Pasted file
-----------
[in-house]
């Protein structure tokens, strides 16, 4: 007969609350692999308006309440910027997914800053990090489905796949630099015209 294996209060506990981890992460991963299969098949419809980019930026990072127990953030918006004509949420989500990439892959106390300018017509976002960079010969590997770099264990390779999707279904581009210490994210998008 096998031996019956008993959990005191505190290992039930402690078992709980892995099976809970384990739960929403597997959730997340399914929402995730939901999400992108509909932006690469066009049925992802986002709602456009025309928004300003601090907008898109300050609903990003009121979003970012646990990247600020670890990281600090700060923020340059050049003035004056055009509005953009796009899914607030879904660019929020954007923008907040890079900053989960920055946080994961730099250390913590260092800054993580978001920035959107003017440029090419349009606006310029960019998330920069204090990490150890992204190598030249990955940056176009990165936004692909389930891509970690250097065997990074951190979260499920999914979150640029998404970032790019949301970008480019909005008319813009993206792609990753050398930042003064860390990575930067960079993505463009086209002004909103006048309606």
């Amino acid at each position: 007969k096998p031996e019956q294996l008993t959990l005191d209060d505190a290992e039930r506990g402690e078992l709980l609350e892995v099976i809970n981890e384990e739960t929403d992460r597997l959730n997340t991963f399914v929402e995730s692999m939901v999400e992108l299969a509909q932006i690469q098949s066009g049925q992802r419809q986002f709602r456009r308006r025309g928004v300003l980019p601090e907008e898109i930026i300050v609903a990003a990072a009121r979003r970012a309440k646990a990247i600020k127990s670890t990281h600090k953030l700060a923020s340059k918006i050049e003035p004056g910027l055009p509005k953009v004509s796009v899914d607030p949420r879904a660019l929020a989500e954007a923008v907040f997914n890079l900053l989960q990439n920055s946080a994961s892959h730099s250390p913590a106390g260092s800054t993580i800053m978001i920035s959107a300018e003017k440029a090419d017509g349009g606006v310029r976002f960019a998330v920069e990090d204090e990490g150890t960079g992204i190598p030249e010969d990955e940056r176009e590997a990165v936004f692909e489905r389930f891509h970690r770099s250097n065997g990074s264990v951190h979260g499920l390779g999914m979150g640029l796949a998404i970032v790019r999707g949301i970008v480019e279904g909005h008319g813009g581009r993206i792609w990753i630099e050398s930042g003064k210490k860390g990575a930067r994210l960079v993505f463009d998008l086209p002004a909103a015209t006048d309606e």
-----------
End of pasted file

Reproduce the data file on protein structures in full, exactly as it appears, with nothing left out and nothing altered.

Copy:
[in-house]
């Protein structure tokens, strides 16, 4: 007969609350692999308006309440910027997914800053990090489905796949630099015209 294996209060506990981890992460991963299969098949419809980019930026990072127990953030918006004509949420989500990439892959106390300018017509976002960079010969590997770099264990390779999707279904581009210490994210998008 096998031996019956008993959990005191505190290992039930402690078992709980892995099976809970384990739960929403597997959730997340399914929402995730939901999400992108509909932006690469066009049925992802986002709602456009025309928004300003601090907008898109300050609903990003009121979003970012646990990247600020670890990281600090700060923020340059050049003035004056055009509005953009796009899914607030879904660019929020954007923008907040890079900053989960920055946080994961730099250390913590260092800054993580978001920035959107003017440029090419349009606006310029960019998330920069204090990490150890992204190598030249990955940056176009990165936004692909389930891509970690250097065997990074951190979260499920999914979150640029998404970032790019949301970008480019909005008319813009993206792609990753050398930042003064860390990575930067960079993505463009086209002004909103006048309606």
């Amino acid at each position: 007969k096998p031996e019956q294996l008993t959990l005191d209060d505190a290992e039930r506990g402690e078992l709980l609350e892995v099976i809970n981890e384990e739960t929403d992460r597997l959730n997340t991963f399914v929402e995730s692999m939901v999400e992108l299969a509909q932006i690469q098949s066009g049925q992802r419809q986002f709602r456009r308006r025309g928004v300003l980019p601090e907008e898109i930026i300050v609903a990003a990072a009121r979003r970012a309440k646990a990247i600020k127990s670890t990281h600090k953030l700060a923020s340059k918006i050049e003035p004056g910027l055009p509005k953009v004509s796009v899914d607030p949420r879904a660019l929020a989500e954007a923008v907040f997914n890079l900053l989960q990439n920055s946080a994961s892959h730099s250390p913590a106390g260092s800054t993580i800053m978001i920035s959107a300018e003017k440029a090419d017509g349009g606006v310029r976002f960019a998330v920069e990090d204090e990490g150890t960079g992204i190598p030249e010969d990955e940056r176009e590997a990165v936004f692909e489905r389930f891509h970690r770099s250097n065997g990074s264990v951190h979260g499920l390779g999914m979150g640029l796949a998404i970032v790019r999707g949301i970008v480019e279904g909005h008319g813009g581009r993206i792609w990753i630099e050398s930042g003064k210490k860390g990575a930067r994210l960079v993505f463009d998008l086209p002004a909103a015209t006048d309606e």